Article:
Over coming weeks millions of Americans will be tuning in to NatGeo’s new American Blackout film about surviving in a post-power grid collapse environment that lacks electricity, fresh water and the normal flow of commerce.
For most it will be nothing more than standard evening entertainment, but what if such an event turns out to be a future American reality?
Such a scenario may seem improbable, but just in the last several years we’ve seen it play out time and again all over the world, albeit in situations limited in time and scope. Hurricane Katrina and over 50,000 people stranded at the New Orleans Super Dome with no water, Hurricane Sandy and starving individuals rummaging through garbage cans to find a morsel of food, and various other natural and man-made disasters are an eye-opening testament to what happens when the improbable becomes reality.
Just a few weeks ago we saw what the panicked hive mentality can lead to when thousands of people stormed Walmart grocery stores following a breakdown in the Electronic Benefit Transfer system for food assistance.
We’ve become so dependent on others – namely our governments – to assist us when crisis strikes, that this “learned helplessness” in our society has left people in major cities totally unprepared to cope with disasters.
Via ABC News Australia:
“What people have got to know is that they’re on their own, literally on their own,” he said.
“We can’t have a truck or a car at your door when you ring triple-0 in a disaster situation.”
Experts say people should be prepared to look after themselves for at least three days after any major disaster.
But Mr Winter says most people have no plans in place.
“If we turn off power and water, how long will you be able to survive?” he said.
“When we put to people, ‘Can you survive for 72 hours without external help?’, the reaction is their jaw drops.”
Such a disaster could mean a loss of refrigeration, no tap water or air-conditioning, as well as transport failures and traffic chaos.
Mr Winter says cities are particularly vulnerable to these failures.
“We are more vulnerable in our big cities because we’ve got transport, we live in high rises, evacuations – talk to people about Katrina, in New Orleans, getting people out of the city,” he said.
In 2009, a heatwave in Melbourne killed more people than the Black Saturday bushfires.
Triple-0 emergency lines were overwhelmed, hospitals overflowed and the ambulance service was near breaking point after 12 days of temperatures above 28 degrees Celsius.
“When flooding was occurring, people went to the grocery store and bought frozen goods,” he said.
“Frozen goods are the first things that you have to throw out. You want people to understand that they’ve actually got to live without the capacity to flick on the light switch or the electric stove or the gas stove.
“People misunderstand what is likely to occur when they are affected by the disasters.”
Mr McGowan warns that the Government’s emphasis on cash handouts after disasters is part of the problem.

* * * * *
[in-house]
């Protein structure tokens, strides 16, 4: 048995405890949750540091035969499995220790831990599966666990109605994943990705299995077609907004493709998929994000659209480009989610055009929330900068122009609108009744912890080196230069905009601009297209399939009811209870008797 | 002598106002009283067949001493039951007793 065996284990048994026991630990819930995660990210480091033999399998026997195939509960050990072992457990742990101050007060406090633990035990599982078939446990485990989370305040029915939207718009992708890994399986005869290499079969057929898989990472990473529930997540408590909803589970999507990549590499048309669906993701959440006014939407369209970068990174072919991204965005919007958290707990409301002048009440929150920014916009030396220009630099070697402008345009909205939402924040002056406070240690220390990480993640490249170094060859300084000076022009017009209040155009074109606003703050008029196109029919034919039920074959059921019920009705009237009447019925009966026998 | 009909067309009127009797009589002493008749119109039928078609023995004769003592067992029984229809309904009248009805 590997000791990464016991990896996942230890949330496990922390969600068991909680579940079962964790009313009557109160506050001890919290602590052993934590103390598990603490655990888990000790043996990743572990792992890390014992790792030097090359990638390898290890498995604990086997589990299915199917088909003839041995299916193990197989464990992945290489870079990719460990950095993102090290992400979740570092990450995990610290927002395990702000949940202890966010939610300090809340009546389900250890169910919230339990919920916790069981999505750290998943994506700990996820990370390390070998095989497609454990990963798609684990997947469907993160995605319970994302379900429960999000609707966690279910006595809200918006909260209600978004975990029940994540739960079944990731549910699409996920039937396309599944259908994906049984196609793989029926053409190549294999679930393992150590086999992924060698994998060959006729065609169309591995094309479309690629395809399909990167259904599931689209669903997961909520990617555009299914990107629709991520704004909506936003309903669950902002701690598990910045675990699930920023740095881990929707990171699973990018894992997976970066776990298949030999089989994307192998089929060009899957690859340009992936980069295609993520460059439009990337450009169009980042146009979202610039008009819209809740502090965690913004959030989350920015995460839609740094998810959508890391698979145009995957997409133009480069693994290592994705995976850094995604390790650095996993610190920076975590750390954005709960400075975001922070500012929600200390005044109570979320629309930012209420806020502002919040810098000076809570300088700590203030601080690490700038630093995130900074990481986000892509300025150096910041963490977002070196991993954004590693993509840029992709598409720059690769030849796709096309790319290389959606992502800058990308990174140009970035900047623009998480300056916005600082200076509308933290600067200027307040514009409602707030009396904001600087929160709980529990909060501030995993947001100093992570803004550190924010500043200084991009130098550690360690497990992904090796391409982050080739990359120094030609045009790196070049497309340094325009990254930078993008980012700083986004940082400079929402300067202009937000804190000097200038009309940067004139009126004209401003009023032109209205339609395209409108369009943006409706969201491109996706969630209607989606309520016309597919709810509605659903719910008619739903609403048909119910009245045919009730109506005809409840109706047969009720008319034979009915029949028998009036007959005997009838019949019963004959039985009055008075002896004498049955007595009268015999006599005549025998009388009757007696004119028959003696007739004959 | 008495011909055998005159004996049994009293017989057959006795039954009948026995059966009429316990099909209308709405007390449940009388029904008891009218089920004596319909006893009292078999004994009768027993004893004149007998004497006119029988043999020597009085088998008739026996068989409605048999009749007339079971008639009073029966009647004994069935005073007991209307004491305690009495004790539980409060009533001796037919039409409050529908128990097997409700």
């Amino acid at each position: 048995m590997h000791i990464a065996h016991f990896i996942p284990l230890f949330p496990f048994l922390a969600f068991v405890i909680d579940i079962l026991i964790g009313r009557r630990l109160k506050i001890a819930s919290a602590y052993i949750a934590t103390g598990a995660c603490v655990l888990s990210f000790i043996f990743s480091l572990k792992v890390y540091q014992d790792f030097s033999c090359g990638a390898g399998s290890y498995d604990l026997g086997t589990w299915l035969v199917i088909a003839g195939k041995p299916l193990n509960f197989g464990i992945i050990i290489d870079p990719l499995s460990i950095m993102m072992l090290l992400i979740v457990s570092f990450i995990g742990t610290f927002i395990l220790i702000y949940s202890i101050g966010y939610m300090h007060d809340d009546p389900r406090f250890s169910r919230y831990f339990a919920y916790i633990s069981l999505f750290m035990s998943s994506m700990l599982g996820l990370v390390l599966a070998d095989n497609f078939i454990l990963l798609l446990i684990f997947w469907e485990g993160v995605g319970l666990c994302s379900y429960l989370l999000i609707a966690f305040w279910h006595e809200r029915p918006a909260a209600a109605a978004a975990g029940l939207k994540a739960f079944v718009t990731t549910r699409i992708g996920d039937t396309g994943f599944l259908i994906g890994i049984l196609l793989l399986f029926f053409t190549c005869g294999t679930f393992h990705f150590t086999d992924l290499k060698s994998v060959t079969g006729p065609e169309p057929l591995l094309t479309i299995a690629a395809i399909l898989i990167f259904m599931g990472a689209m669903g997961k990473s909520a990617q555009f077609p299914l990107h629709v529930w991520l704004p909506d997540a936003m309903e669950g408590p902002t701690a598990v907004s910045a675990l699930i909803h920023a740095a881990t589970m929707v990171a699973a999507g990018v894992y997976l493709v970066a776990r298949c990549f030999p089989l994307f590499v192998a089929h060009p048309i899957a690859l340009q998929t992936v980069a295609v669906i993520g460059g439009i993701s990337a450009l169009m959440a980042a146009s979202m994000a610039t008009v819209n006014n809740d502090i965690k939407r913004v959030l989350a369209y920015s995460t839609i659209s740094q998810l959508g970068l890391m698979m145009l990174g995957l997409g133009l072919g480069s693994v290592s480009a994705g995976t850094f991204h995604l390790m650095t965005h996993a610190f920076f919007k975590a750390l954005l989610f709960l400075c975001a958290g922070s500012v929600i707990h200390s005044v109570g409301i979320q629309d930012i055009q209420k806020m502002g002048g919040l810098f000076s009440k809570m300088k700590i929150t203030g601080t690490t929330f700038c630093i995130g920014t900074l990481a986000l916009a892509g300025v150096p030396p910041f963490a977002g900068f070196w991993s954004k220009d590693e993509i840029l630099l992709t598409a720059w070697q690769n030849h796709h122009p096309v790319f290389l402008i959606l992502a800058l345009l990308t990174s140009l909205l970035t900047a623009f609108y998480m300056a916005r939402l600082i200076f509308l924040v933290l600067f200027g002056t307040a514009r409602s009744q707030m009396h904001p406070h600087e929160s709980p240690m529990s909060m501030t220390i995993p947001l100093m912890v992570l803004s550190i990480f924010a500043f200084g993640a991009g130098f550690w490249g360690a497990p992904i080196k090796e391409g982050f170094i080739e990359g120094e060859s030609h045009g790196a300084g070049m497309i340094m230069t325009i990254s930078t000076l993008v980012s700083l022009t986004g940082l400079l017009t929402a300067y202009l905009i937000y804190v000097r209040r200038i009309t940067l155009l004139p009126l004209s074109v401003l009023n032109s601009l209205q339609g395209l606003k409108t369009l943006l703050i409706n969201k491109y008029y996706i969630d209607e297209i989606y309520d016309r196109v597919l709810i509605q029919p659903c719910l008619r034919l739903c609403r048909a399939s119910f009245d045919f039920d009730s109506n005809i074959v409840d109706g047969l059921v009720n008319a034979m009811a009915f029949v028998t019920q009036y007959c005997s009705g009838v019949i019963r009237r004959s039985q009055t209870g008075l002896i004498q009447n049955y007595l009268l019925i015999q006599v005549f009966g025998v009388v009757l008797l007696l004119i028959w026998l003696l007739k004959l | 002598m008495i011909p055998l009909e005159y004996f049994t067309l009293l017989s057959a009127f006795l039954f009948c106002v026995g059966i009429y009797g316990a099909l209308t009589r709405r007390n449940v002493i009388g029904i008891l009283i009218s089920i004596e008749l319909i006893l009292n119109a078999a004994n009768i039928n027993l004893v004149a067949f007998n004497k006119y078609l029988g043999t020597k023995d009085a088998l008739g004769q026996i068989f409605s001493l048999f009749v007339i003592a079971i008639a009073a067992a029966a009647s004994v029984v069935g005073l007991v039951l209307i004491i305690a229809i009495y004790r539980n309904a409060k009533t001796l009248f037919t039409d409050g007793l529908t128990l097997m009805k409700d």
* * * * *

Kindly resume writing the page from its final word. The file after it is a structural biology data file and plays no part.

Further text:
“Some of the more recent concentrations on hardship payments and those things have actually started to increase the learned helplessness that many feel during these issues,” he said.
Just 14 per cent of compensations payouts after the Brisbane floods was spent fortifying homes against similar disaster in the future.
Given the number of natural and man-made disasters that strike areas of the globe on a yearly basis, there’s a strong likelihood that one day it may happen to you, too.
Hopefully the disaster will be limited, but even in those cases the government is often overwhelmed. If you think about the possibility of a larger scale emergency, for example a cyber-attack that cripples our power grid as former DHS Secretary Napolitano suggested will happen in the future, there is simply no possible way for first responders to assist everyone who will need help.
Consider that FEMA has stockpiled at least 140 million emergency food rations in their regional emergency response centers. If a large earth quake, Tsunami or rogue terrorist attack struck a population of 1 million people, those supplies would likely be gone within a month – and that’s a best case scenario because FEMA would have to tap regional distribution centers to acquire supplies from all over the country.
It took them 3 days to get water to the Super Dome, if that gives you any ideas of how disorganized emergency response will be.
Given that the United States has over 50 metropolitan areas with populations exceeding 1 million people, you can see how the situation would quickly become untenable if disaster struck just a single major city or region. If it were to go national, striking multiple cities simultaneously, we’d have complete and total pandemonium within a few days.
The only plausible solution, and one that FEMA and DHS fail to support in any significant manner, is personal preparedness. Every household in this country should be urged to develop a personal preparedness plan by stockpiling food rations, potable water, survival tools, and even precious metals like silver bars to help them cope for at least a few weeks should our power grid go down and traditional commerce exchange mechanisms become inoperable. Those who fail to do so will have to deal with the horrific consequences.
Americans have been given a false sense of security through the learned helplessness of government assistance programs and the belief that the billions of dollars being invested into emergency planning is somehow going to provide the necessary supplies they’ll need if crisis strikes.
It’s a recipe for disaster.
We’re not immune from a massive destabilizing event. In fact, we’re likely more vulnerable now than ever before.